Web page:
Short-term consequences change the current interaction. Assuming the PCs have to keep talking to the NPC (because there is more to the scene), you will have to change the NPC’s behavior to reflect that. I like to overwrite their personality/phrasing with a new personality/phrasing reflecting the change.
Informant: (helpful) “I’d sure like to help you guys, but I’m worried about what will happen to my family if people realize I’m helping you.”
Players: “You’d better help us or we’ll make sure something happens to your family!”
Die roll, failure, conversation continues, players try a different tactic.
Players: “Please. We need your help. People are dying and you’re the only one who can help us.”
Informant: (untrusting) “Why should I believe you? You threatened my family!”
See how the NPC went from helpfully saying no to saying no because he didn’t trust the party?
Short-term consequences can actually be used to assess bonuses and penalties to future interACTIONS! This is a very smart thing to do. Some DMs balk at the idea, but those are the DMs with too much baggage about how different social interACTIONS! are. Imagine, during a combat, a cleric casts a Bane spell that penalizes the enemy. How is that any different than the cleric being really polite and friendly to an untrusting NPC and getting them to lower their social defenses to the party? It is not. Don’t be an idiot. These are useful, meaningful bonuses and penalties. Not like those bulls$&% ones I mentioned earlier based on how good a thespian you are! (drink)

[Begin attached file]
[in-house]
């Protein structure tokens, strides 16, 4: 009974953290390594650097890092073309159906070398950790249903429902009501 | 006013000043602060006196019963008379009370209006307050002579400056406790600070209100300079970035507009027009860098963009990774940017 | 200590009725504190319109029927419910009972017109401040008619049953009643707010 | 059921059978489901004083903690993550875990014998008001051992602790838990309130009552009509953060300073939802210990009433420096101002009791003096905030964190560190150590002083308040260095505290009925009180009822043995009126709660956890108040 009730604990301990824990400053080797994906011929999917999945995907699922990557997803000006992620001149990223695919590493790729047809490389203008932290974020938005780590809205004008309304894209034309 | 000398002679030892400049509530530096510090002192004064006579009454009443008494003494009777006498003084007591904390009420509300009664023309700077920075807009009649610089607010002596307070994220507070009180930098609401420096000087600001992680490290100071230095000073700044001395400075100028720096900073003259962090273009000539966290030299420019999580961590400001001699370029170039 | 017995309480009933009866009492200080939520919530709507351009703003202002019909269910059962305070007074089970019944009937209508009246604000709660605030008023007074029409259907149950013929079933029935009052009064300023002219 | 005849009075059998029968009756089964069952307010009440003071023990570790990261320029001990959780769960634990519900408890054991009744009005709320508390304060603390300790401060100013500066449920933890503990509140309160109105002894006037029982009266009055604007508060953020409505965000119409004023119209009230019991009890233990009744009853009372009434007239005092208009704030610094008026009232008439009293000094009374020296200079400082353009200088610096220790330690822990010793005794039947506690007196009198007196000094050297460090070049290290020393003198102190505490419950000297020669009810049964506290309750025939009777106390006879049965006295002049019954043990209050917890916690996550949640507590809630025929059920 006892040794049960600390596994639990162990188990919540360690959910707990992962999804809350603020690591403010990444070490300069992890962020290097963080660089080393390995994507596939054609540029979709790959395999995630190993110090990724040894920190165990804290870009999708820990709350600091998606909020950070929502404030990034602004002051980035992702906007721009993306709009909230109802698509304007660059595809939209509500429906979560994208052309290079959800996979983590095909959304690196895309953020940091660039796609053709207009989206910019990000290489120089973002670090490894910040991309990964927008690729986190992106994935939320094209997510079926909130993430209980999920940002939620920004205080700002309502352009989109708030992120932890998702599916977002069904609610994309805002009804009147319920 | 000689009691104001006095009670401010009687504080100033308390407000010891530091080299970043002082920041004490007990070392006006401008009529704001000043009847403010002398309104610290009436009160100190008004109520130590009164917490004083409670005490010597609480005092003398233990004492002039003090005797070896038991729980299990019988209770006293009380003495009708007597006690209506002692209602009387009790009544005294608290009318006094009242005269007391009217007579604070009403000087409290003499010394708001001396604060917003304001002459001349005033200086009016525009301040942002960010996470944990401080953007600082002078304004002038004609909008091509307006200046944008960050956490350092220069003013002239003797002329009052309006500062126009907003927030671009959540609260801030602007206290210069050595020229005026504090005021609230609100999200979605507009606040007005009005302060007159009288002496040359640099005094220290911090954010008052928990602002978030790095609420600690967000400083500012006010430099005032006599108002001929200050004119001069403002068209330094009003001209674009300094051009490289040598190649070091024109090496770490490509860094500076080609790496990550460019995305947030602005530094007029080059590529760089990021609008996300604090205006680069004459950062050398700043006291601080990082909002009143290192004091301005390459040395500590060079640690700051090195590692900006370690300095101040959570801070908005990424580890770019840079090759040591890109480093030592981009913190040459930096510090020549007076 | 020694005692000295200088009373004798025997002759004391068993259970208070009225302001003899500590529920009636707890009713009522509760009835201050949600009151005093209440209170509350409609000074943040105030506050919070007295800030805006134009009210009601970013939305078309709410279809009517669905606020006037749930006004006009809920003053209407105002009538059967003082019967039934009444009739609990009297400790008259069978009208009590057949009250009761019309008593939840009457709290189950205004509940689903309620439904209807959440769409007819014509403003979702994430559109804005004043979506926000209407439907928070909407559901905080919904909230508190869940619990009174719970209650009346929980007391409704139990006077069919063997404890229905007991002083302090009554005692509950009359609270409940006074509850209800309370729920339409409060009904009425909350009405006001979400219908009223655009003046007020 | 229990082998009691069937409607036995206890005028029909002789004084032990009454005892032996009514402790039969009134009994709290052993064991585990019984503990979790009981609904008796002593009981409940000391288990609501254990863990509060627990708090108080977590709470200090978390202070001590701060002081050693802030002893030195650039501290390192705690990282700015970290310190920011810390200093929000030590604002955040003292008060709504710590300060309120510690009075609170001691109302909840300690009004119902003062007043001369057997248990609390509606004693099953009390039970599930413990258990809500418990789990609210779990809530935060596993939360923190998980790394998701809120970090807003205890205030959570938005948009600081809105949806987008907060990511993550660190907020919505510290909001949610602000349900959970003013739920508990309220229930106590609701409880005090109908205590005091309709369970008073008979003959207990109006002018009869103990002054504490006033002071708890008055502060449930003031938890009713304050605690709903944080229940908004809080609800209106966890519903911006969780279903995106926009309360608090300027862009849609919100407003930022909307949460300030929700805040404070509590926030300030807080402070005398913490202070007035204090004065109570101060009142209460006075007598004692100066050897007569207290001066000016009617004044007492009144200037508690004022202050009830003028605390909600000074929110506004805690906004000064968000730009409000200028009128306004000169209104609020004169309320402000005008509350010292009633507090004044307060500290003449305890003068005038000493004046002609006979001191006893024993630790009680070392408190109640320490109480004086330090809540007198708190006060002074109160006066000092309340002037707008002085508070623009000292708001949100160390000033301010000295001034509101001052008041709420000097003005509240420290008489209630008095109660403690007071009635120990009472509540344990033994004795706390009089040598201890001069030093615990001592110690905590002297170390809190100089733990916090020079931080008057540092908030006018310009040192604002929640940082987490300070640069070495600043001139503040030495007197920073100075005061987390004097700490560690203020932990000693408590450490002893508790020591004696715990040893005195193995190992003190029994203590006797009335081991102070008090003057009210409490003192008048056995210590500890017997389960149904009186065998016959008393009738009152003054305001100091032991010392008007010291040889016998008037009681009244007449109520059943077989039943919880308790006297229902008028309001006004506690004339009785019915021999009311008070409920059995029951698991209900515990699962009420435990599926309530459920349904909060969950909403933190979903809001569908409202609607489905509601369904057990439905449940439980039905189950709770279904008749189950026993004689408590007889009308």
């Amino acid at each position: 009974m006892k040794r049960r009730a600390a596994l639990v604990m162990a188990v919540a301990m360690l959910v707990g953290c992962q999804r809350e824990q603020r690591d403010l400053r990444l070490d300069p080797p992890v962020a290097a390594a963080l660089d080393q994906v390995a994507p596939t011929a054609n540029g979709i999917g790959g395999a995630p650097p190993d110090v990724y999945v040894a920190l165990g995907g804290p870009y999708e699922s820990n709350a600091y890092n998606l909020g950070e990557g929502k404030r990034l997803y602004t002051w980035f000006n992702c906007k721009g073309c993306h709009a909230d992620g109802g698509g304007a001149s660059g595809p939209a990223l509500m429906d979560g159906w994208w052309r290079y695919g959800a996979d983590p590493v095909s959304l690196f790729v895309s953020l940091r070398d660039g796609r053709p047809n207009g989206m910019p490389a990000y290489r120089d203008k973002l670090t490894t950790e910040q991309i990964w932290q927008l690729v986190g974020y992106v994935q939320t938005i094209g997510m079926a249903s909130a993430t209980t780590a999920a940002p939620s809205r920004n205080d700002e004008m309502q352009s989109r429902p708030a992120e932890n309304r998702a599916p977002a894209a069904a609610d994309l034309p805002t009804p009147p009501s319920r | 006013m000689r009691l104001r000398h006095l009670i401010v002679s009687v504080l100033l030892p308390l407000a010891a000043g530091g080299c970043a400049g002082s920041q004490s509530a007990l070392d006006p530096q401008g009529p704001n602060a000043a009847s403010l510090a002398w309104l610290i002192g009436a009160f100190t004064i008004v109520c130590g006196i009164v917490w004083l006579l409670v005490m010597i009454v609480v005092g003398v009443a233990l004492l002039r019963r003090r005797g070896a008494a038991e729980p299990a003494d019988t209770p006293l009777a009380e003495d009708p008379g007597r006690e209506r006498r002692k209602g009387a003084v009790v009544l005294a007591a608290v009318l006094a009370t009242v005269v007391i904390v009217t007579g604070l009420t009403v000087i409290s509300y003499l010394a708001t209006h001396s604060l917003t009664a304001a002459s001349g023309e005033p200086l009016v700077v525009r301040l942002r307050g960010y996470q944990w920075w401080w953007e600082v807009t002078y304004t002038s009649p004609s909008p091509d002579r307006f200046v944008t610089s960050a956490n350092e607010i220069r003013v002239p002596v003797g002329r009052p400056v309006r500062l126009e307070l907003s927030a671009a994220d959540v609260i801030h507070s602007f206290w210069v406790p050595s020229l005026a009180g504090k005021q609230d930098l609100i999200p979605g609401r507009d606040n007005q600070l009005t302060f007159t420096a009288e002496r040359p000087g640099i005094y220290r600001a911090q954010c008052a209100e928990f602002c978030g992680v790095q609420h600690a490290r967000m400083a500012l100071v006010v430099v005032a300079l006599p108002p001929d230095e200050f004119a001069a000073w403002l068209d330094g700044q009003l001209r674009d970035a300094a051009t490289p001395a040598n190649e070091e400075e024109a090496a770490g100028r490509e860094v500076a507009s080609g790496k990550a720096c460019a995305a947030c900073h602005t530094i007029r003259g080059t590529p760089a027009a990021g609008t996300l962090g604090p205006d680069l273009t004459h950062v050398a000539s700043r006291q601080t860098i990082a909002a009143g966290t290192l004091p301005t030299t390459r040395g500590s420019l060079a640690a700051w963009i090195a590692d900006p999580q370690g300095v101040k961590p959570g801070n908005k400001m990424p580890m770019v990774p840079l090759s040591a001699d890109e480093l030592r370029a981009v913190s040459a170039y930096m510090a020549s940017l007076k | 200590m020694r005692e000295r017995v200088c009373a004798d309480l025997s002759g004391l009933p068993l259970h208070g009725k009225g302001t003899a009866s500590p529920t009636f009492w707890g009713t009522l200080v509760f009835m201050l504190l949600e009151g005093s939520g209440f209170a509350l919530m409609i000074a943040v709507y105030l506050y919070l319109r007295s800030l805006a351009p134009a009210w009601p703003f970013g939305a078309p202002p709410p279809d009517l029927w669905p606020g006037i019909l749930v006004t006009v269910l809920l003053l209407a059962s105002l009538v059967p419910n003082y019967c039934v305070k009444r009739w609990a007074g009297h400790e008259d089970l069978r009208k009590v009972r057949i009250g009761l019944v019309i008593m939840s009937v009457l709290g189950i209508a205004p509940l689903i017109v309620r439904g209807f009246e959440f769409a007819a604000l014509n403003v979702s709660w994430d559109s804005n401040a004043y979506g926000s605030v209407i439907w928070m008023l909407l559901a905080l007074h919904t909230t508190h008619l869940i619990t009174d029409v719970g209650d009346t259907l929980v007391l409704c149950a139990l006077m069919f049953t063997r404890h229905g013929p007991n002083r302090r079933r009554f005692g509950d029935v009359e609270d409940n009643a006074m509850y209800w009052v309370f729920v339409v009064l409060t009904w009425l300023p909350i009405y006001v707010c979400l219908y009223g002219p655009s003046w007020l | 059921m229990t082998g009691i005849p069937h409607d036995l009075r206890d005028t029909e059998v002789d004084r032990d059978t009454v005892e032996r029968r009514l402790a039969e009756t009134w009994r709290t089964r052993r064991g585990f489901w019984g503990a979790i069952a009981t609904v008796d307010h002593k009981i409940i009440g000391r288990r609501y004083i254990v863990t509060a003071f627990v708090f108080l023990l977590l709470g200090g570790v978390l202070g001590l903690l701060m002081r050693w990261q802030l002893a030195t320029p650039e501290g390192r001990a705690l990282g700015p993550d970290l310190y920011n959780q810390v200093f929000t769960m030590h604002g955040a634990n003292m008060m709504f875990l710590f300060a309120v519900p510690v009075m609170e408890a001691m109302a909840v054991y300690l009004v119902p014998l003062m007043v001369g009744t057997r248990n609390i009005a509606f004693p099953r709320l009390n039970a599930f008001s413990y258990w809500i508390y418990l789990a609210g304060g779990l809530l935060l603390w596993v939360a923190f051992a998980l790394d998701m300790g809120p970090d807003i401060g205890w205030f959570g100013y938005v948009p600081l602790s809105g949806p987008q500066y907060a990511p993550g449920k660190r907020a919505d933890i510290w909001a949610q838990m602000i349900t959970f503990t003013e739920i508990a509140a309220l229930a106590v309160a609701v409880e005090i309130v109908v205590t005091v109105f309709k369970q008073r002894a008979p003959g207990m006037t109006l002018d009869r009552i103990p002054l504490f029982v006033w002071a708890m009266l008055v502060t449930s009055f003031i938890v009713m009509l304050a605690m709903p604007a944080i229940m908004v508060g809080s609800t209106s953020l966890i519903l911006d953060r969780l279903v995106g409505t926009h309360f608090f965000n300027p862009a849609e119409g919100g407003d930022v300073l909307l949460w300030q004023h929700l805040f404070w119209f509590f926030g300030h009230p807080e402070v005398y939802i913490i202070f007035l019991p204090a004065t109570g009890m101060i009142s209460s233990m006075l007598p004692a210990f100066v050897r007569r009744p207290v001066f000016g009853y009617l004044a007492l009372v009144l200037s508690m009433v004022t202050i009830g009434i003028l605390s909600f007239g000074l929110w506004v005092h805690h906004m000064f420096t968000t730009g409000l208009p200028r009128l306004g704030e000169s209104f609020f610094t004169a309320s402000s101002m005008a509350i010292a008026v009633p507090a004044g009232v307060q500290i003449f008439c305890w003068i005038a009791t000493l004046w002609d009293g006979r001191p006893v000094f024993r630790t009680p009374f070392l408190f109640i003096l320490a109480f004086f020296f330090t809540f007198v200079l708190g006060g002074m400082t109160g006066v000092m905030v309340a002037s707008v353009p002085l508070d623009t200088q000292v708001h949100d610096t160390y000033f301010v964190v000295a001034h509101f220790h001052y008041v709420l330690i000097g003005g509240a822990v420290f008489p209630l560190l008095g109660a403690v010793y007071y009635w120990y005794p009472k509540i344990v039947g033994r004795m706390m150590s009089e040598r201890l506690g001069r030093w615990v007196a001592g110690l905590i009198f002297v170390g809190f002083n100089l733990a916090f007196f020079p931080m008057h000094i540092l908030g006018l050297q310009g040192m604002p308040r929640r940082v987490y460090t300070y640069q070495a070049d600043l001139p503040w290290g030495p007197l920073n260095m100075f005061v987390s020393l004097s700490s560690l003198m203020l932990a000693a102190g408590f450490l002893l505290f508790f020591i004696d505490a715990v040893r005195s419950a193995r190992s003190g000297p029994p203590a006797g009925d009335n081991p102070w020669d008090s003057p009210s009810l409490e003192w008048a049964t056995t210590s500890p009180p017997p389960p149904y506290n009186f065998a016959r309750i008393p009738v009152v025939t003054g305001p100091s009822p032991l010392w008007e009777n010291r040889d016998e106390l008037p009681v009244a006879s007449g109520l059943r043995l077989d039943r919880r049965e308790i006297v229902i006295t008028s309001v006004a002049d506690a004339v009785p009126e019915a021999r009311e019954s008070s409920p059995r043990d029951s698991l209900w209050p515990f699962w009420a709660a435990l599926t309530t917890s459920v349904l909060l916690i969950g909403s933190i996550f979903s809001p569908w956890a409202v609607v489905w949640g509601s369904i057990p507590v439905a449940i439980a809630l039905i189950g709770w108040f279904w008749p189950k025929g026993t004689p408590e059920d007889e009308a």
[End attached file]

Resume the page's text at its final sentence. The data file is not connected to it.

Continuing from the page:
Long-term consequences can be active or passive. Passive consequences just mean that the NPC’s future interACTIONS! with the party are tainted (or enhanced) by the consequences. If the party is very nice to an NPC, that NPC will open future interACTIONS! in a more friendly, helpful way. I make a note of these things so I can remember them in case the PCs talk to the same NPC again someday. Beyond that, passive consequences have no impact and they might never be seen by the party. That is perfectly fine, remember?
Active long-term consequences mean the NPC takes a specific action for or against the party later on. The NPC might send the party a gift or he might spread the word among the members of his professional guild so other shopkeepers are nicer to the party. Alternatively, the NPC might badmouth the party, report their activities to the authorities or the party’s enemies, or they might hire thugs to rough up, rob, or kill the party. Such consequences might provide an advance warning that puts the party’s enemies on alert. The possibilities are limited only by your imagination. Just remember: if the players can’t connect the consequences to their actions in some way, they don’t f$&%ing count! If the enemy hideout is on high alert, you have to make sure the party notices it.
DM: “The Crimson Scourge gangers look like they are already ready for a fight when you burst in and immediately defend themselves! Someone must have tipped them off to expect trouble!”
Remember: if the players don’t see it, it didn’t happen! And they only see what you tell them they see! (drink, drink)